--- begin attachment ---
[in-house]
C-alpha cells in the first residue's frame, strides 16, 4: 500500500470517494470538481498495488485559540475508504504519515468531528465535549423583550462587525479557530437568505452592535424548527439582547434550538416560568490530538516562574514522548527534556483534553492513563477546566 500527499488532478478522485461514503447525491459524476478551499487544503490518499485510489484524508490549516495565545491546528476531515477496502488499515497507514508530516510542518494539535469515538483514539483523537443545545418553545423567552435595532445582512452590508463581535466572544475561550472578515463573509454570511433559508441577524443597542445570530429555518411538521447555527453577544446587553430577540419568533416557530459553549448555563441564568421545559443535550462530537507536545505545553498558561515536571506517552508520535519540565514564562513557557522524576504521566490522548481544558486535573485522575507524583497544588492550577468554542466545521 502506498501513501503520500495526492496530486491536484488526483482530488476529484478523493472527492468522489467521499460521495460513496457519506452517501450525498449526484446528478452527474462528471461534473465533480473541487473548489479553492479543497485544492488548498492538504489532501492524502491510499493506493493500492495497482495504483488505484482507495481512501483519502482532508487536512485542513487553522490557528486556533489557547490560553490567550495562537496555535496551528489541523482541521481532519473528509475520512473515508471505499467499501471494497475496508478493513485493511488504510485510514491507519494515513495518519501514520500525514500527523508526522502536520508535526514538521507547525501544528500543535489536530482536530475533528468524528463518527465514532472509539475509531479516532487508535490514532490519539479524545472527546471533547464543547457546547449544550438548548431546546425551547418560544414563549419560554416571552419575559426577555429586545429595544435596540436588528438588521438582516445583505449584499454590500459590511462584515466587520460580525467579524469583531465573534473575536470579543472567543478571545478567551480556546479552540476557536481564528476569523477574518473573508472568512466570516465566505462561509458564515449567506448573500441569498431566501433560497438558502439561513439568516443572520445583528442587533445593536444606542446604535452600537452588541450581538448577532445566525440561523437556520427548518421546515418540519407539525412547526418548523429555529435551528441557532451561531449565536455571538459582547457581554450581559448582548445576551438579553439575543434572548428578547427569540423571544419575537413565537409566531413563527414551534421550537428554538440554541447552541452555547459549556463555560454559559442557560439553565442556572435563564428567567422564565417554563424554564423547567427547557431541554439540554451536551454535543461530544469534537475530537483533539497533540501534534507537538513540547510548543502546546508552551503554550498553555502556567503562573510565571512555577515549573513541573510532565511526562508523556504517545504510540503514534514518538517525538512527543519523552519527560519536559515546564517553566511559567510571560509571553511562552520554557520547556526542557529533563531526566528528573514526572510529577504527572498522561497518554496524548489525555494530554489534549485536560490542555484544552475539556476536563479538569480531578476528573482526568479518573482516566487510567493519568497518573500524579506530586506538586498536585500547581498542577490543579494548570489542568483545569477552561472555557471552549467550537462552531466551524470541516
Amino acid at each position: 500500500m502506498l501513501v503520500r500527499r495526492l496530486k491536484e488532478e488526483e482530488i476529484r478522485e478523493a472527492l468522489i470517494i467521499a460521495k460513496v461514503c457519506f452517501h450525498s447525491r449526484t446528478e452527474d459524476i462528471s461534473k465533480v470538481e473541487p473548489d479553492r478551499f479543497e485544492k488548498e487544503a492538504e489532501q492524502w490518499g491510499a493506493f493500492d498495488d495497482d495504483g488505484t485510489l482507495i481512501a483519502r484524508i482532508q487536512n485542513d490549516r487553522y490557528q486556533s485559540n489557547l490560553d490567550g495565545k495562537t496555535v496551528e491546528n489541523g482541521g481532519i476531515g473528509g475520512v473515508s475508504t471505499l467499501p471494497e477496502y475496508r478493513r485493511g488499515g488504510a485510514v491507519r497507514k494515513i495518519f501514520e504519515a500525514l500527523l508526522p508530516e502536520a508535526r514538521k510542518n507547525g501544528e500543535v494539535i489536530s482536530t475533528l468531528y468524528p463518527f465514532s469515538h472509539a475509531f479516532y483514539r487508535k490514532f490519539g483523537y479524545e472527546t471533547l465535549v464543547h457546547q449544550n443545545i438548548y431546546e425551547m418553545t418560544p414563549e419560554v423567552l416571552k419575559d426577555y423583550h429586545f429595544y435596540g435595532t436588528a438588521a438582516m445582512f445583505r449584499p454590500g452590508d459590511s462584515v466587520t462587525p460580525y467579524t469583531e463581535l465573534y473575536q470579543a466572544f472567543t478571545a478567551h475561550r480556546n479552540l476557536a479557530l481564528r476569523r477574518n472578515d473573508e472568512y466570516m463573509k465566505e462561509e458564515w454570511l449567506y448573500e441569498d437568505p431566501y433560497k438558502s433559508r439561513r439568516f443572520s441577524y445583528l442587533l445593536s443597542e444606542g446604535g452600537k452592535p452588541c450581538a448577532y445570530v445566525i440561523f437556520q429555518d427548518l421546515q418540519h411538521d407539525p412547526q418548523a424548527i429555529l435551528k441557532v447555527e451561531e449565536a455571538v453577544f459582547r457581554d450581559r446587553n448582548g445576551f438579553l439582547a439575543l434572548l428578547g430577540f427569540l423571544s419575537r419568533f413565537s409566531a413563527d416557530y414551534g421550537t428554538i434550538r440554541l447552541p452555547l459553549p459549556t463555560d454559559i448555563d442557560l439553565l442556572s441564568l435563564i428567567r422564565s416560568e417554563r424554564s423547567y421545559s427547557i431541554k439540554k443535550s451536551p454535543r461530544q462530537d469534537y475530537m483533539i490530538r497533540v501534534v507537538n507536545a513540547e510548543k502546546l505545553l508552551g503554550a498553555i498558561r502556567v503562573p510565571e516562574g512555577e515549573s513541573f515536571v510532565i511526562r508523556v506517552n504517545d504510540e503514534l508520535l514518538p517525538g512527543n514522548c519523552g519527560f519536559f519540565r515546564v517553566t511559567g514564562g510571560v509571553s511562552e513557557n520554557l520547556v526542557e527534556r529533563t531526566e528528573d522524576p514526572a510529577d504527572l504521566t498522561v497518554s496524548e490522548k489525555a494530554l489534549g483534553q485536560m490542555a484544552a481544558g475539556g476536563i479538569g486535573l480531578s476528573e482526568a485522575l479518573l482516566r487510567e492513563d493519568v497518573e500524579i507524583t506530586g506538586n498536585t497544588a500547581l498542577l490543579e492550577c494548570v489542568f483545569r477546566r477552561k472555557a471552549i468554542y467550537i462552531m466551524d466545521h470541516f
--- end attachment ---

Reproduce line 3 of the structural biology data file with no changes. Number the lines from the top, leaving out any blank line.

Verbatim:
Amino acid at each position: 500500500m502506498l501513501v503520500r500527499r495526492l496530486k491536484e488532478e488526483e482530488i476529484r478522485e478523493a472527492l468522489i470517494i467521499a460521495k460513496v461514503c457519506f452517501h450525498s447525491r449526484t446528478e452527474d459524476i462528471s461534473k465533480v470538481e473541487p473548489d479553492r478551499f479543497e485544492k488548498e487544503a492538504e489532501q492524502w490518499g491510499a493506493f493500492d498495488d495497482d495504483g488505484t485510489l482507495i481512501a483519502r484524508i482532508q487536512n485542513d490549516r487553522y490557528q486556533s485559540n489557547l490560553d490567550g495565545k495562537t496555535v496551528e491546528n489541523g482541521g481532519i476531515g473528509g475520512v473515508s475508504t471505499l467499501p471494497e477496502y475496508r478493513r485493511g488499515g488504510a485510514v491507519r497507514k494515513i495518519f501514520e504519515a500525514l500527523l508526522p508530516e502536520a508535526r514538521k510542518n507547525g501544528e500543535v494539535i489536530s482536530t475533528l468531528y468524528p463518527f465514532s469515538h472509539a475509531f479516532y483514539r487508535k490514532f490519539g483523537y479524545e472527546t471533547l465535549v464543547h457546547q449544550n443545545i438548548y431546546e425551547m418553545t418560544p414563549e419560554v423567552l416571552k419575559d426577555y423583550h429586545f429595544y435596540g435595532t436588528a438588521a438582516m445582512f445583505r449584499p454590500g452590508d459590511s462584515v466587520t462587525p460580525y467579524t469583531e463581535l465573534y473575536q470579543a466572544f472567543t478571545a478567551h475561550r480556546n479552540l476557536a479557530l481564528r476569523r477574518n472578515d473573508e472568512y466570516m463573509k465566505e462561509e458564515w454570511l449567506y448573500e441569498d437568505p431566501y433560497k438558502s433559508r439561513r439568516f443572520s441577524y445583528l442587533l445593536s443597542e444606542g446604535g452600537k452592535p452588541c450581538a448577532y445570530v445566525i440561523f437556520q429555518d427548518l421546515q418540519h411538521d407539525p412547526q418548523a424548527i429555529l435551528k441557532v447555527e451561531e449565536a455571538v453577544f459582547r457581554d450581559r446587553n448582548g445576551f438579553l439582547a439575543l434572548l428578547g430577540f427569540l423571544s419575537r419568533f413565537s409566531a413563527d416557530y414551534g421550537t428554538i434550538r440554541l447552541p452555547l459553549p459549556t463555560d454559559i448555563d442557560l439553565l442556572s441564568l435563564i428567567r422564565s416560568e417554563r424554564s423547567y421545559s427547557i431541554k439540554k443535550s451536551p454535543r461530544q462530537d469534537y475530537m483533539i490530538r497533540v501534534v507537538n507536545a513540547e510548543k502546546l505545553l508552551g503554550a498553555i498558561r502556567v503562573p510565571e516562574g512555577e515549573s513541573f515536571v510532565i511526562r508523556v506517552n504517545d504510540e503514534l508520535l514518538p517525538g512527543n514522548c519523552g519527560f519536559f519540565r515546564v517553566t511559567g514564562g510571560v509571553s511562552e513557557n520554557l520547556v526542557e527534556r529533563t531526566e528528573d522524576p514526572a510529577d504527572l504521566t498522561v497518554s496524548e490522548k489525555a494530554l489534549g483534553q485536560m490542555a484544552a481544558g475539556g476536563i479538569g486535573l480531578s476528573e482526568a485522575l479518573l482516566r487510567e492513563d493519568v497518573e500524579i507524583t506530586g506538586n498536585t497544588a500547581l498542577l490543579e492550577c494548570v489542568f483545569r477546566r477552561k472555557a471552549i468554542y467550537i462552531m466551524d466545521h470541516f